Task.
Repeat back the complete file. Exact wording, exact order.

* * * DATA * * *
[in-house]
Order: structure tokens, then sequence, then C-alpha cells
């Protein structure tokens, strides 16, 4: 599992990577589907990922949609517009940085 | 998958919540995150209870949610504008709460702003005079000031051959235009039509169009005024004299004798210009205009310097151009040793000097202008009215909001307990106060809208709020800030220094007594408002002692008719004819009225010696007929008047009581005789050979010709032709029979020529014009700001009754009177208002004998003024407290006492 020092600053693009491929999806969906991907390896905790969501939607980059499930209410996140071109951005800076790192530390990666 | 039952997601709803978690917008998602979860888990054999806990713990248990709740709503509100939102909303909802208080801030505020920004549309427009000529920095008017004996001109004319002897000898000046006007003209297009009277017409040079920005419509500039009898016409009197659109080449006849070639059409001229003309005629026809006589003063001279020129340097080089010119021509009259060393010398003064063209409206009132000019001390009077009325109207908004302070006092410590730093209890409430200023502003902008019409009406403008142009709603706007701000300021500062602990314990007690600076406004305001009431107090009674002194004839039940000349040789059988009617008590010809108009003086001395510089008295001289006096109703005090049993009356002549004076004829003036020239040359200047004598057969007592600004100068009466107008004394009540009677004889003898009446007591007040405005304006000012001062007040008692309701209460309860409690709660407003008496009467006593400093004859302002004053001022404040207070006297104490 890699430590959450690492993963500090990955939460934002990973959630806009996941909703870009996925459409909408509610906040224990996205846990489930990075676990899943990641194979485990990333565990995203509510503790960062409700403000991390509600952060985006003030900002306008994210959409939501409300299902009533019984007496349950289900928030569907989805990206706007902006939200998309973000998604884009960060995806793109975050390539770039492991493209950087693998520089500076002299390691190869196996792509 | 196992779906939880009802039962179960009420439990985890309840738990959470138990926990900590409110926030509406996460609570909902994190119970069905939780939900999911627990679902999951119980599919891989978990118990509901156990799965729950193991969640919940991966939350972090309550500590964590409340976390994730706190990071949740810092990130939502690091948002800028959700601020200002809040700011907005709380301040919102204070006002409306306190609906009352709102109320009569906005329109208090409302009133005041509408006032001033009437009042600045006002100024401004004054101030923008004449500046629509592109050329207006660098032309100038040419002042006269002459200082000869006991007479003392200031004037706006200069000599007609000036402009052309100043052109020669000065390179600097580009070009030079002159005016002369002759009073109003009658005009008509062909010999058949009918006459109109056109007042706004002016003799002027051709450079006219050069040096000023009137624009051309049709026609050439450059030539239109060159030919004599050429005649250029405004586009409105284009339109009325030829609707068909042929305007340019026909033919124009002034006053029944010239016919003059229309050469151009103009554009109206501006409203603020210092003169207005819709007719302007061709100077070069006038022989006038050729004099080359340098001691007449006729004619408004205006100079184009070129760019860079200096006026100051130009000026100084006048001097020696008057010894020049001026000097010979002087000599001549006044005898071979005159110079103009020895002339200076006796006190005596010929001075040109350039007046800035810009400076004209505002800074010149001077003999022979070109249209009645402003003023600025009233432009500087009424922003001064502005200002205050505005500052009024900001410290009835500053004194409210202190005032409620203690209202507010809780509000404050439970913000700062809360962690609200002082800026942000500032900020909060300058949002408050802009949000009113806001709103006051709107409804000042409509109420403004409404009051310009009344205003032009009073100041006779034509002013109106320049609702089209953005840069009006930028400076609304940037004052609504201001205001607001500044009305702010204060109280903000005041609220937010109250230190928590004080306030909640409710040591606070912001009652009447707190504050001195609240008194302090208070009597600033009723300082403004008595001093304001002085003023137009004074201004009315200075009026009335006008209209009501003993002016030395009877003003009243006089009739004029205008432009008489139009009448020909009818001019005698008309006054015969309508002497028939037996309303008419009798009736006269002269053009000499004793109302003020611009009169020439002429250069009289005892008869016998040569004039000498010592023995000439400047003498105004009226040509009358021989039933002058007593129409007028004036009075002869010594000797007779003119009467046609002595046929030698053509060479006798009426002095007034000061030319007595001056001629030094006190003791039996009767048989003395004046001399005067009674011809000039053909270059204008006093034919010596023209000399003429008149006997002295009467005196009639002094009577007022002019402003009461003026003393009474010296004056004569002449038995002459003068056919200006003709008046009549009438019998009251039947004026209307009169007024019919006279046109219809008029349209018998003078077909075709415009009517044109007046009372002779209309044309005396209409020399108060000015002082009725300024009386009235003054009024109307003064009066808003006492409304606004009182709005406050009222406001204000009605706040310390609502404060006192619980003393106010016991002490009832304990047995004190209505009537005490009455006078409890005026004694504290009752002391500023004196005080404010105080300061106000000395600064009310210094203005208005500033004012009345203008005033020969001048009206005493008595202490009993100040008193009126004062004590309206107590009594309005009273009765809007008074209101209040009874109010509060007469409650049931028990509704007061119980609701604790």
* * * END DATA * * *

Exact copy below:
[in-house]
Order: structure tokens, then sequence, then C-alpha cells
């Protein structure tokens, strides 16, 4: 599992990577589907990922949609517009940085 | 998958919540995150209870949610504008709460702003005079000031051959235009039509169009005024004299004798210009205009310097151009040793000097202008009215909001307990106060809208709020800030220094007594408002002692008719004819009225010696007929008047009581005789050979010709032709029979020529014009700001009754009177208002004998003024407290006492 020092600053693009491929999806969906991907390896905790969501939607980059499930209410996140071109951005800076790192530390990666 | 039952997601709803978690917008998602979860888990054999806990713990248990709740709503509100939102909303909802208080801030505020920004549309427009000529920095008017004996001109004319002897000898000046006007003209297009009277017409040079920005419509500039009898016409009197659109080449006849070639059409001229003309005629026809006589003063001279020129340097080089010119021509009259060393010398003064063209409206009132000019001390009077009325109207908004302070006092410590730093209890409430200023502003902008019409009406403008142009709603706007701000300021500062602990314990007690600076406004305001009431107090009674002194004839039940000349040789059988009617008590010809108009003086001395510089008295001289006096109703005090049993009356002549004076004829003036020239040359200047004598057969007592600004100068009466107008004394009540009677004889003898009446007591007040405005304006000012001062007040008692309701209460309860409690709660407003008496009467006593400093004859302002004053001022404040207070006297104490 890699430590959450690492993963500090990955939460934002990973959630806009996941909703870009996925459409909408509610906040224990996205846990489930990075676990899943990641194979485990990333565990995203509510503790960062409700403000991390509600952060985006003030900002306008994210959409939501409300299902009533019984007496349950289900928030569907989805990206706007902006939200998309973000998604884009960060995806793109975050390539770039492991493209950087693998520089500076002299390691190869196996792509 | 196992779906939880009802039962179960009420439990985890309840738990959470138990926990900590409110926030509406996460609570909902994190119970069905939780939900999911627990679902999951119980599919891989978990118990509901156990799965729950193991969640919940991966939350972090309550500590964590409340976390994730706190990071949740810092990130939502690091948002800028959700601020200002809040700011907005709380301040919102204070006002409306306190609906009352709102109320009569906005329109208090409302009133005041509408006032001033009437009042600045006002100024401004004054101030923008004449500046629509592109050329207006660098032309100038040419002042006269002459200082000869006991007479003392200031004037706006200069000599007609000036402009052309100043052109020669000065390179600097580009070009030079002159005016002369002759009073109003009658005009008509062909010999058949009918006459109109056109007042706004002016003799002027051709450079006219050069040096000023009137624009051309049709026609050439450059030539239109060159030919004599050429005649250029405004586009409105284009339109009325030829609707068909042929305007340019026909033919124009002034006053029944010239016919003059229309050469151009103009554009109206501006409203603020210092003169207005819709007719302007061709100077070069006038022989006038050729004099080359340098001691007449006729004619408004205006100079184009070129760019860079200096006026100051130009000026100084006048001097020696008057010894020049001026000097010979002087000599001549006044005898071979005159110079103009020895002339200076006796006190005596010929001075040109350039007046800035810009400076004209505002800074010149001077003999022979070109249209009645402003003023600025009233432009500087009424922003001064502005200002205050505005500052009024900001410290009835500053004194409210202190005032409620203690209202507010809780509000404050439970913000700062809360962690609200002082800026942000500032900020909060300058949002408050802009949000009113806001709103006051709107409804000042409509109420403004409404009051310009009344205003032009009073100041006779034509002013109106320049609702089209953005840069009006930028400076609304940037004052609504201001205001607001500044009305702010204060109280903000005041609220937010109250230190928590004080306030909640409710040591606070912001009652009447707190504050001195609240008194302090208070009597600033009723300082403004008595001093304001002085003023137009004074201004009315200075009026009335006008209209009501003993002016030395009877003003009243006089009739004029205008432009008489139009009448020909009818001019005698008309006054015969309508002497028939037996309303008419009798009736006269002269053009000499004793109302003020611009009169020439002429250069009289005892008869016998040569004039000498010592023995000439400047003498105004009226040509009358021989039933002058007593129409007028004036009075002869010594000797007779003119009467046609002595046929030698053509060479006798009426002095007034000061030319007595001056001629030094006190003791039996009767048989003395004046001399005067009674011809000039053909270059204008006093034919010596023209000399003429008149006997002295009467005196009639002094009577007022002019402003009461003026003393009474010296004056004569002449038995002459003068056919200006003709008046009549009438019998009251039947004026209307009169007024019919006279046109219809008029349209018998003078077909075709415009009517044109007046009372002779209309044309005396209409020399108060000015002082009725300024009386009235003054009024109307003064009066808003006492409304606004009182709005406050009222406001204000009605706040310390609502404060006192619980003393106010016991002490009832304990047995004190209505009537005490009455006078409890005026004694504290009752002391500023004196005080404010105080300061106000000395600064009310210094203005208005500033004012009345203008005033020969001048009206005493008595202490009993100040008193009126004062004590309206107590009594309005009273009765809007008074209101209040009874109010509060007469409650049931028990509704007061119980609701604790």